José Gonçalves da Silva suddenly awoke to people calling his name. It was dark, and he had no idea where he was.
“I was asleep when the bus rolled,” José recalls of the early-morning accident in January 2008. “Nobody could find me because I was in the back of the bus covered with luggage. Some of the brethren finally located me as they began to gather up the suitcases.”
When the bus driver lost control on a narrow stretch of winding road in southern Venezuela’s dense rain forest, José and other Latter-day Saints from Manaus, Brazil, were approximately halfway through their three-day trip to the Caracas Venezuela Temple. José suffered only minor injuries, but several brothers and sisters had to be hospitalized.
“It’s time you quit going to the temple,” concerned family members told José, who was 80 when the accident occurred. Undeterred, however, he declared: “I need to go to the temple. If the Lord allows it, I will return.”
He immediately began saving money for his fourth trip to Caracas, which he made in early 2009. For Brother Gonçalves da Silva, the 40-hour bus ride is easy compared to the three trips he previously made to the São Paulo Brazil Temple. For many years, the São Paulo Temple, located thousands of miles southeast of Manaus, was the closest temple to this city of two million people in the northern state of Amazonas. Then, in 2005, Manaus became part of the Caracas Venezuela Temple District.
During those years of traveling to São Paulo, “we would take a boat here in Manaus and spend four days getting to Pôrto Velho,” the capital of Rondônia State, José says. “Then we would take a four-day bus ride to São Paulo. My wife is not a member of the Church, and when I went to the temple for the first time in 1985, I went alone. I spent the night at the bus terminal in Pôrto Velho because I arrived late and there was no bus. The next morning I headed for São Paulo. It was a nice experience, but I arrived a little tired.”
He then spent three full days serving in the temple before making the eight-day return trip home. It takes him a year to save enough from his pension to cover the costs of traveling to the temple.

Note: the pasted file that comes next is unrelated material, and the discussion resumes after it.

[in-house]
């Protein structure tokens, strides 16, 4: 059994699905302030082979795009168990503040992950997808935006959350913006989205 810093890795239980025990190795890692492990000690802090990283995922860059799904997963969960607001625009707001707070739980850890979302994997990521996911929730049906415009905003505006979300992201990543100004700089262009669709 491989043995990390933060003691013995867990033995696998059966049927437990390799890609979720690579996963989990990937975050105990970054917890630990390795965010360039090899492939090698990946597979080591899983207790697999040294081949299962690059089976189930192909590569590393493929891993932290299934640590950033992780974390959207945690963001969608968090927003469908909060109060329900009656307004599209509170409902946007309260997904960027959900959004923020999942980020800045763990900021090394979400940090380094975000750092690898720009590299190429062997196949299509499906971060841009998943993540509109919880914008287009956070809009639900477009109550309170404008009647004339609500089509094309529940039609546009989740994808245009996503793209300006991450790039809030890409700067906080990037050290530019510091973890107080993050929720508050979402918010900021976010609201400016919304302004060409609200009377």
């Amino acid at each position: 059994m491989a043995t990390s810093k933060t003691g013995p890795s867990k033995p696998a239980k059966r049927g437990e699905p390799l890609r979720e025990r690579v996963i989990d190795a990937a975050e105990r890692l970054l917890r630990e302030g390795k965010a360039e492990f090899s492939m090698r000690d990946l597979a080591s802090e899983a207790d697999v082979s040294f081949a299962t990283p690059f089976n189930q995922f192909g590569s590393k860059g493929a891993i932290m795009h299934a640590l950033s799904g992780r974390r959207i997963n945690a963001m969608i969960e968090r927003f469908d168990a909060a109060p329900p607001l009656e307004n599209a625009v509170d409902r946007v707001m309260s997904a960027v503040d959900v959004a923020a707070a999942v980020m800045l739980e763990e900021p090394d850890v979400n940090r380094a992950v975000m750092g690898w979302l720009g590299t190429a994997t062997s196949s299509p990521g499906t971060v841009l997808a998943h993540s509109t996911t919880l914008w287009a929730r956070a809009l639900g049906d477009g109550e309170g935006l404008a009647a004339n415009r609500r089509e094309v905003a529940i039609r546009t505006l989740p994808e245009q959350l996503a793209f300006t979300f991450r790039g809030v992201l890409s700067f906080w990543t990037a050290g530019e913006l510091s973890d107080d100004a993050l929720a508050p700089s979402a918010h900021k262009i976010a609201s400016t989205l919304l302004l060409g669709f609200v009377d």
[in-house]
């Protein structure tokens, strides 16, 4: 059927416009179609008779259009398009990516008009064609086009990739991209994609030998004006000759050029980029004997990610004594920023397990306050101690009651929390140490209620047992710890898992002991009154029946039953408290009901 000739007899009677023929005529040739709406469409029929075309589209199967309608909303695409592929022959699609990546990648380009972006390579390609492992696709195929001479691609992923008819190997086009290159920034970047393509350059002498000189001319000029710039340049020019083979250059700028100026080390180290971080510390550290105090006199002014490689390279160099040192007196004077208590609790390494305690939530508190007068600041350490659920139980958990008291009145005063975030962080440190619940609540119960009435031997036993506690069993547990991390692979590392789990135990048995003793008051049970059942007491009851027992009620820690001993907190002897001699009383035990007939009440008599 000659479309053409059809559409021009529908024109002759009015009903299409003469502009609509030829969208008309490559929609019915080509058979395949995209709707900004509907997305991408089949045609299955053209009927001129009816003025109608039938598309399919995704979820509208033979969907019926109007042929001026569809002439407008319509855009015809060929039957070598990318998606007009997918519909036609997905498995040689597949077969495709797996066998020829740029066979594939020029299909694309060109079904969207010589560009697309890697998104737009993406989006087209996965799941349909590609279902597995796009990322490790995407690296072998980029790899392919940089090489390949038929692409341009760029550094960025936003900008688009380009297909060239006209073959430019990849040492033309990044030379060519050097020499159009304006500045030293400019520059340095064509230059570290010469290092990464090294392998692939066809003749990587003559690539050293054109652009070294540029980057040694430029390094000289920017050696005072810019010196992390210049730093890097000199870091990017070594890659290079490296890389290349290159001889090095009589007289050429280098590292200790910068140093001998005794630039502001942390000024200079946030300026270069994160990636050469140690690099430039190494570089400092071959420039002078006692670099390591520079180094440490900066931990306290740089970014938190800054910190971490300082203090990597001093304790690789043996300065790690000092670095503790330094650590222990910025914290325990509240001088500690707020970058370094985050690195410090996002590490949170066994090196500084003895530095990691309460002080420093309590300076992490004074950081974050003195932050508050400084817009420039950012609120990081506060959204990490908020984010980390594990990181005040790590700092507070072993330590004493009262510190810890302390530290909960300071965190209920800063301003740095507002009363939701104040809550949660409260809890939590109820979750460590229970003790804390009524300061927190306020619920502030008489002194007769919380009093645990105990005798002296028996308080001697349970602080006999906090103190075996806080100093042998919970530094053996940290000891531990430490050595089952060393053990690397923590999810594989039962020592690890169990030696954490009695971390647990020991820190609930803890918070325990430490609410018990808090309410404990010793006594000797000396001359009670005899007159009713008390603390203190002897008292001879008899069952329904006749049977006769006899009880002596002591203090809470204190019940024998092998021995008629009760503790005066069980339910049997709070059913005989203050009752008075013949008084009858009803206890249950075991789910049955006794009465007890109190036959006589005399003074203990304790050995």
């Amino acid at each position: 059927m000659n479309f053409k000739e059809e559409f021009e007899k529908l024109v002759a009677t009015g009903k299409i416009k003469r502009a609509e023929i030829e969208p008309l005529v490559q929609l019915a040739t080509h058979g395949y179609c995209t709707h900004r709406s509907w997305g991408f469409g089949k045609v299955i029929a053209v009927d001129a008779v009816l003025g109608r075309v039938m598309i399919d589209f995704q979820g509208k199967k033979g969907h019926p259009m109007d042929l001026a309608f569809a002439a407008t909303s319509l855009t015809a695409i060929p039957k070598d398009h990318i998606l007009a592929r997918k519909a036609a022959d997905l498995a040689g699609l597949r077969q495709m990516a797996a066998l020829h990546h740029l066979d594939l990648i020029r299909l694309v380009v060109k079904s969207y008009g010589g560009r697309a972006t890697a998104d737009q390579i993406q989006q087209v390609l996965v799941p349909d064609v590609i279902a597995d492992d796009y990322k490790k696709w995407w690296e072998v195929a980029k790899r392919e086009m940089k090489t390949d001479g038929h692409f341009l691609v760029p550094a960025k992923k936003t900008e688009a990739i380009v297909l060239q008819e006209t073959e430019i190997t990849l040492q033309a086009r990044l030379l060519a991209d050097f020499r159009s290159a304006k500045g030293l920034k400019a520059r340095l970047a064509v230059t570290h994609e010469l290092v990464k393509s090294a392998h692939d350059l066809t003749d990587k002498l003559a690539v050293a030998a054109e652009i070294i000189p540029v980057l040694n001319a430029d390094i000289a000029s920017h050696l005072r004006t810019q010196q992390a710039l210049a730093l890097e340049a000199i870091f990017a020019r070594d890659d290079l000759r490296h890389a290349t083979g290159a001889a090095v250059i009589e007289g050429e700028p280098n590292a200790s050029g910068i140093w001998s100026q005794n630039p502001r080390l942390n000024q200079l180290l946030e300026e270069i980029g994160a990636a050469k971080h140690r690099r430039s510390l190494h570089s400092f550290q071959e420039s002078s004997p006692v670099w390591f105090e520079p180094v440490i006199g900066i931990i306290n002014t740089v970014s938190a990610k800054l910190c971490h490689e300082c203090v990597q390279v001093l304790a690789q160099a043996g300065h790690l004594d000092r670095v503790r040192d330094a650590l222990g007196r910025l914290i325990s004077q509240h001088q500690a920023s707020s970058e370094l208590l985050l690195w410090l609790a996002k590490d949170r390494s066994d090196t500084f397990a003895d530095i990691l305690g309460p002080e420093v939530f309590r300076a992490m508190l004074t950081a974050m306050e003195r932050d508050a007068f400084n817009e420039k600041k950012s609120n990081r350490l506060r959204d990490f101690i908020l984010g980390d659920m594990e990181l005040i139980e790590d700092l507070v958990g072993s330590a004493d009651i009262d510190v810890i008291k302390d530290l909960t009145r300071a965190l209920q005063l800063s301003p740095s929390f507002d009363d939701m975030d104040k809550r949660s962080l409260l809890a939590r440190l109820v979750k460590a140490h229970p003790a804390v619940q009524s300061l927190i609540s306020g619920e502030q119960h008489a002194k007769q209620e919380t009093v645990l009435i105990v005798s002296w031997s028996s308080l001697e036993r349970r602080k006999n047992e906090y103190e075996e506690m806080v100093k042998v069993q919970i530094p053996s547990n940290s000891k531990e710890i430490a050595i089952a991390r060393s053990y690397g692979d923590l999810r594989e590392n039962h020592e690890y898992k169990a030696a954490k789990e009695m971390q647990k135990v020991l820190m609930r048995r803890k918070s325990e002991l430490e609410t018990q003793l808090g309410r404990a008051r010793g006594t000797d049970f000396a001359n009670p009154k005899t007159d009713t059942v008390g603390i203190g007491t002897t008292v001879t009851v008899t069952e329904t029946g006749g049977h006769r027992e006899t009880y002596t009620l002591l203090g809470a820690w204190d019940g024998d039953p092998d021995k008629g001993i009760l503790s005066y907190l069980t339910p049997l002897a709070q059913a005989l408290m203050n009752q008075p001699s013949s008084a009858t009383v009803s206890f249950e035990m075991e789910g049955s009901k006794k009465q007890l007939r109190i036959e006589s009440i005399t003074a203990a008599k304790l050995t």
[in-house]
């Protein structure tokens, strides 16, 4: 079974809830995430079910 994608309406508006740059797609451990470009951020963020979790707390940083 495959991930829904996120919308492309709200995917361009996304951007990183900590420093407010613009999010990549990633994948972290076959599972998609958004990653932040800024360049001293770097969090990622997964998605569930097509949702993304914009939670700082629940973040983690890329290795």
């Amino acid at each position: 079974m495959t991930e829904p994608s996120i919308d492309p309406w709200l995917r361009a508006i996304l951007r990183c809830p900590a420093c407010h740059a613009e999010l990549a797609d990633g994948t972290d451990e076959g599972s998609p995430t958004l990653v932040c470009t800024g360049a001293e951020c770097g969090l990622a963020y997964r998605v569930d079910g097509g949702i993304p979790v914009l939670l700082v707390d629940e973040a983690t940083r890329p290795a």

“It is a sacrifice to go, but it is worth it,” says Brother Gonçalves da Silva, who has done much vicarious work for his family. “I felt a special joy the day I was baptized for my father, when someone was baptized for my mother, and when I represented my father as my parents were sealed. It was a wonderful opportunity. All my brothers and sisters are gone now, but I have done the work for them during my temple trips.”
José believes that the sacrifice inherent in traveling so far to the temple will help Latter-day Saints in Manaus be grateful for the day a temple is dedicated there. “I am excited for that day,” he says.
Manaus had one small branch with 20 members when José joined the Church in 1980. Since then he has seen the Church blossom there to nearly 50,000 members living in eight stakes.
“When the announcement came in 2007 that a temple would be built in Manaus,” José says, “I wept for the great joy I felt, and I prayed that the Lord would allow me to live long enough to see the groundbreaking,” which occurred a year later. Now he prays that he will live to see the temple completed and his wife baptized so that they can be sealed.
“We don’t know when we will die, but we should be prepared and happy when that time comes,” Brother Gonçalves da Silva says. “I’m looking forward to returning to the presence of my Father in Heaven and my Savior, Jesus Christ. Being in the temple helps me prepare for that day.”
Left: photograph of Caracas Venezuela Temple © IRI; top left and top right: photographs by Michael R. Morris